Bill’s Thoughts On: Karin Tidbeck’s Jagannath

tidbeck-jagannath-coverIf noth­ing else, Karin Tidbeck’s Jagannath taught me exact­ly what is meant by the phrase “weird fic­tion.”
I’ve read a lot of books that could be described as “weird,” but most of them are not “weird fic­tion.” “Weird” is a more or less mean­ing­less word, as it’s com­mon­ly used: it just means “unex­pect­ed.” I’m read­ing Gone Girl right now with my wife, and there’s a moment when Nick says that the word “sur­re­al” is now most­ly used to “describe moments that are mere­ly unusu­al.” People use “weird” in exact­ly the same way, and that’s fine, but it’s not exact­ly what “weird fic­tion” means.

I think peo­ple use “weird” to mean “unusu­al,” or “ran­dom,” or “absurd.” It’s unusu­al if it’s out of the ordi­nary, it’s “ran­dom” the way 15-year-olds who have just dis­cov­ered Monty Python are “ran­dom,” and/or it’s “absurd” in the Waiting for Godot sense. But while Waiting for Godot is cer­tain­ly a weird play, is not a “weird fic­tion” play. Similarly, sev­er­al of my friends told me that Birdman was a “weird” movie, and they’re right. It’s unusu­al and a bit unset­tling: the long takes, the sud­den diver­sions into fan­ta­sy when­ev­er Riggan is alone, the bizarre things Edward Norton’s char­ac­ter does. But it’s not a “weird fic­tion” movie.

Weird,” in “weird fic­tion,” isn’t “Weird Al” Yankovic or Birdman or “that weird kid in my Chemistry class.” It’s the Weird, more than just unusu­al: strange, bizarre, unex­pect­ed and unset­tling, maybe “uncan­ny.”1 An encounter with the Weird leaves you shak­en, makes you look at the world as though every­thing has tilt­ed slight­ly to the left.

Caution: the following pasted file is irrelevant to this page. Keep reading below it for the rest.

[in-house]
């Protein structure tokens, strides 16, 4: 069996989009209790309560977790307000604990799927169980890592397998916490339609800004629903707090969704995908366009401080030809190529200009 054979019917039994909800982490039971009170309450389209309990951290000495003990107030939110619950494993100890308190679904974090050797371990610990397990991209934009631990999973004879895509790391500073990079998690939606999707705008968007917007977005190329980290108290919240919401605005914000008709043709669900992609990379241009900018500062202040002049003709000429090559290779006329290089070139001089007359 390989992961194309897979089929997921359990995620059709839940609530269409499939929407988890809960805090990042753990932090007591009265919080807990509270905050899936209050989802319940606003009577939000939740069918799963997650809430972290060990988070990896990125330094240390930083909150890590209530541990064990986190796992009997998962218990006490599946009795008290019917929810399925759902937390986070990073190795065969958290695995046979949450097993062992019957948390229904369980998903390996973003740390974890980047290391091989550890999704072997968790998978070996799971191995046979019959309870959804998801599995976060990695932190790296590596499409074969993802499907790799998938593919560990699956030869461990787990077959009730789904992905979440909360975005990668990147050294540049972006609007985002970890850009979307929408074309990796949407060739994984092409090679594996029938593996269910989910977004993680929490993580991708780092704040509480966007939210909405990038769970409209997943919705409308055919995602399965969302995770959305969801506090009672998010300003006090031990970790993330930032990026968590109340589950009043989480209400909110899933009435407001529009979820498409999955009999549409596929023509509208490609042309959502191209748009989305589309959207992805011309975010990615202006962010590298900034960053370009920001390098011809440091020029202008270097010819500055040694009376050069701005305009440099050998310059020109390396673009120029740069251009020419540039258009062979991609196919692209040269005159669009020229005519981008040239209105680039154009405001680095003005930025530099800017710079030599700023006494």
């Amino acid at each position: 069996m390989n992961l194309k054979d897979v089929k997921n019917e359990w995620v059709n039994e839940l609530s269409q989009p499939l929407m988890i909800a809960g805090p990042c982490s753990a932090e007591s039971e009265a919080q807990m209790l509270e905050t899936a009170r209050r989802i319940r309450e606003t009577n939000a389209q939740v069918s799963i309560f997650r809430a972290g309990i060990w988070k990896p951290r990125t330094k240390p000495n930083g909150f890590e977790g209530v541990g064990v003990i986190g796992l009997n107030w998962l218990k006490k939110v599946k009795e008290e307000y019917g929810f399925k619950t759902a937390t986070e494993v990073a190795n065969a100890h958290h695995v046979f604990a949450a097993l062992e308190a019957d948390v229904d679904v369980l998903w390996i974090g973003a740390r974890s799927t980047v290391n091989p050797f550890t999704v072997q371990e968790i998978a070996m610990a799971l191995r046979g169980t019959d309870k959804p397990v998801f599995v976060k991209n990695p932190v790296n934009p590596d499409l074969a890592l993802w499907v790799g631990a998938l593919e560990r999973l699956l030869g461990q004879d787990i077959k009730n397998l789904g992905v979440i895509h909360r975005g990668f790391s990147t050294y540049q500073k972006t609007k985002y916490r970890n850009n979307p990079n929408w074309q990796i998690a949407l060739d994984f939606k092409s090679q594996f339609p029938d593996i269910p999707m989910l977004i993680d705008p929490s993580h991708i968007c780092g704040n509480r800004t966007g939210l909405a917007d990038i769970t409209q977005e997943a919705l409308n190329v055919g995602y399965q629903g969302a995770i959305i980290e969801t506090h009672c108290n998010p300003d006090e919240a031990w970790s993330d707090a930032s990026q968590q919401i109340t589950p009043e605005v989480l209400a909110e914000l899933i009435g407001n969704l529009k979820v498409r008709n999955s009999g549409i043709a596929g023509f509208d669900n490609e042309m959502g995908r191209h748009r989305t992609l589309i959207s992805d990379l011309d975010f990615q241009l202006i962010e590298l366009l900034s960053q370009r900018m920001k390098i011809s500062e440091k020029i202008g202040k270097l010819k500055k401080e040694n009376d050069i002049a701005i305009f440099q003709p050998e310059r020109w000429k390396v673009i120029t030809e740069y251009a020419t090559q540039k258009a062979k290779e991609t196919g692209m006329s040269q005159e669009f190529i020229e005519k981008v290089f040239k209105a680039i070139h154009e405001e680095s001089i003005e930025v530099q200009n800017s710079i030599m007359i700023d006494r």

I guess in a more for­mal sense, Weird Fiction is a term that is pri­mar­i­ly applied retroac­tive­ly, to the ‘30s and ‘40s and such, Lovecraft and Smith and Chambers and some oth­ers. But it seems like some newer writ­ers are appro­pri­at­ing the term, and hey, they seem to know more than I do about it, so I’ll let them.
I gen­er­al­ly appre­ci­ate “weird fic­tion,” though I real­ly haven’t read very much of it other than Lovecraft’s work, so I felt like I should brush up on what was going on in the field. Accordingly, I bought the StoryBundle of “weird fic­tion” put togeth­er by the VanderMeers a few months ago, and then picked a book more or less at ran­dom. That’s a lie. I picked Jagannath because it was the short­est book, and I was tired. But my lazi­ness was well-rewarded.

Jagannath is a col­lec­tion of 13 short sto­ries writ­ten by Swedish writer Karin Tidbeck and pub­lished in English in 2012. Some of the sto­ries were orig­i­nal­ly writ­ten in Swedish and then trans­lat­ed (by the author) into English later, and some were writ­ten in English orig­i­nal­ly, and I can­not tell the dif­fer­ence between the two, which is a feat in and of itself. Some of the sto­ries (Augusta Prima and Aunts) are Dunsanian faerie-stories part­ly about dreamy fey courts filled with strange and ter­ri­ble courtiers. Others (Some Letters for Ove Lindström, Reindeer Mountain) are as much about grow­ing up in Sweden in par­tic­u­lar times and places as they are about what­ev­er bizarre things are lurk­ing in the back­ground. Still more (Miss Nyberg and I, Herr Cederberg, Who is Arvid Pekon?) are short and slight­ly funny even as they itch at the base of your skull. One (Pyret) is a Borgesian cat­a­logue of a nonex­is­tent crea­ture, com­plete with aca­d­e­m­ic cita­tions to essays that never exist­ed. The sto­ries are about a lot of dif­fer­ent things, but they are all Weird, in the prop­er sense.